Scientists get funding for research into UK’s biggest cancer killer

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SCIENTISTS in Yorkshire have been awarded new funding for research into the UK’s biggest cancer killer.

The Roy Castle Lung Cancer Foundation will fund the £57,000 project at Sheffield University, which will look at improving 
the way experts predict the risk 
of someone developing the disease.

There are several approaches which currently analyse risks of developing the illness among them looking at if a patient has smoked or if there is a family history of the disease.

However, this will be the first time researchers have looked at whether combining the models could give better predictions.

It is hoped more accurate predictions could ultimately support the introduction of life-saving screening programmes, similar to those already in place for breast cancer.

Dawn Teare, of Sheffield University, said: “Better risk models will allow screening and chemoprevention strategies to target specific groups of individuals most likely to benefit from more invasive screening.”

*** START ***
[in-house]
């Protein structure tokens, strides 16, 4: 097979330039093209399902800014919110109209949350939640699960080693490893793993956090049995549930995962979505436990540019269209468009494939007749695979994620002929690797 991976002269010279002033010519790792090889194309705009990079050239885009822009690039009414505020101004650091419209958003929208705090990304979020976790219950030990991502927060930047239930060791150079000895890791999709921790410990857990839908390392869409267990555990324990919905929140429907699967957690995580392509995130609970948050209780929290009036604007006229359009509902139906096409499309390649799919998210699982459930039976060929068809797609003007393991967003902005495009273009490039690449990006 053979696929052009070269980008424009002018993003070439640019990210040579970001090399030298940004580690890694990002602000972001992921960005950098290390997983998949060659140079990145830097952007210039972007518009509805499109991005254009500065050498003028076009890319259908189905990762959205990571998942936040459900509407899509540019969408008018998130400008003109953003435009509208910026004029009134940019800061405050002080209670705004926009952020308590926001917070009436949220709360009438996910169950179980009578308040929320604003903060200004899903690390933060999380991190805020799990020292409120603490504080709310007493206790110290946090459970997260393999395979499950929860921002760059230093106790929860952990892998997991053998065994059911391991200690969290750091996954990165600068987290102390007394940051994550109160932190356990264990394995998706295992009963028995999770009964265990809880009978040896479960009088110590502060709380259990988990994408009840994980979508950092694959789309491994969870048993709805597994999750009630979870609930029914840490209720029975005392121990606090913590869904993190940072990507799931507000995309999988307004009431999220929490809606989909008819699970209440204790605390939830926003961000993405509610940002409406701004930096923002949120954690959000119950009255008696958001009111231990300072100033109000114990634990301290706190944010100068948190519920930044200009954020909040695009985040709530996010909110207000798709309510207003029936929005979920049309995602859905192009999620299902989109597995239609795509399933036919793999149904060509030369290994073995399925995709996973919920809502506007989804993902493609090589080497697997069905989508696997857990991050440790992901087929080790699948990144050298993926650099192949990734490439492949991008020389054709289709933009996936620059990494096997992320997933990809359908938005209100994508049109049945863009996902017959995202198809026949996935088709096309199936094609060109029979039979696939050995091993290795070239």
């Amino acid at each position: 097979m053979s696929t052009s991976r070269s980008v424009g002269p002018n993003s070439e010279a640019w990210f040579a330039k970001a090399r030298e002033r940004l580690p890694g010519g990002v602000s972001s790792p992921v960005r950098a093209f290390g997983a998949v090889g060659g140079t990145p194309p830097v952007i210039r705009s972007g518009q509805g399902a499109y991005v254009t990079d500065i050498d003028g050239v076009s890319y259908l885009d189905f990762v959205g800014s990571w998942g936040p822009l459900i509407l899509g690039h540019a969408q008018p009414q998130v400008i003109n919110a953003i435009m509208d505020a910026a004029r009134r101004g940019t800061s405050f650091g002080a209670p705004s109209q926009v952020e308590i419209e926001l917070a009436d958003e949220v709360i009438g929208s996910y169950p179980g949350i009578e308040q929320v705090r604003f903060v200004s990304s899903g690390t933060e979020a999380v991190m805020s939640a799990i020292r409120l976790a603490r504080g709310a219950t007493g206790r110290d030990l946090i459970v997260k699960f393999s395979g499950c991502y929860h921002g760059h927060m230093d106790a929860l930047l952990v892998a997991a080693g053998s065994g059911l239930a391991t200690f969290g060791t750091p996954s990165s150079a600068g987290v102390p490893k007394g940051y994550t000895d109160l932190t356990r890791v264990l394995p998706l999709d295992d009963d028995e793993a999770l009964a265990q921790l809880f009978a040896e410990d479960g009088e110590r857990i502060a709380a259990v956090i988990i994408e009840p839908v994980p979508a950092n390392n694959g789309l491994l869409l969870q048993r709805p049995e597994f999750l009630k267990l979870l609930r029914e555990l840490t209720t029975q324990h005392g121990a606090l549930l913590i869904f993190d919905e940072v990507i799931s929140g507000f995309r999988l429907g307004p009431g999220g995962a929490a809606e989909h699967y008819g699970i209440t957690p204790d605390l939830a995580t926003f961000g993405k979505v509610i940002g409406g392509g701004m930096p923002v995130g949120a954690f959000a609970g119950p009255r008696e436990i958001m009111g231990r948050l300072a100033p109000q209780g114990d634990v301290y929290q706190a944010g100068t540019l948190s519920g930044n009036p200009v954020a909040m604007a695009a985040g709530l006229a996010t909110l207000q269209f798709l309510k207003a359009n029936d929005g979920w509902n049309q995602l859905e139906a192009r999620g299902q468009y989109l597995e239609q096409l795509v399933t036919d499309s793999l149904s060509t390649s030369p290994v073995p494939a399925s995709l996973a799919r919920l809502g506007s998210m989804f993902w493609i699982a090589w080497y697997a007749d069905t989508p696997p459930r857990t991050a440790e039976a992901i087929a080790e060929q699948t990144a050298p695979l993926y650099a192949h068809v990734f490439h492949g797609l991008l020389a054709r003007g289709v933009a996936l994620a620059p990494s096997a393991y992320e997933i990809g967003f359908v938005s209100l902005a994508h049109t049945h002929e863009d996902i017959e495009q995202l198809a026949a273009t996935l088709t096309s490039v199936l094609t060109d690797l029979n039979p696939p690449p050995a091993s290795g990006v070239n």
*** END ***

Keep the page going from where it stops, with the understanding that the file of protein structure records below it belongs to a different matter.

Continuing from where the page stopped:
Despite being the biggest killer, lung cancer receives only seven per cent of cancer research funding.

Cancer specialist David Gilligan, from Addenbrookes and Papworth Hospitals in Cambridge, who is head of the charity’s grants committee, said: “We are aiming to increase the amount of life-saving lung cancer research we are funding but we can not do it alone. So I would like to take this opportunity to ask anyone affected by this dreadful disease to please consider making a donation to our lung cancer research and help us to save lives.”

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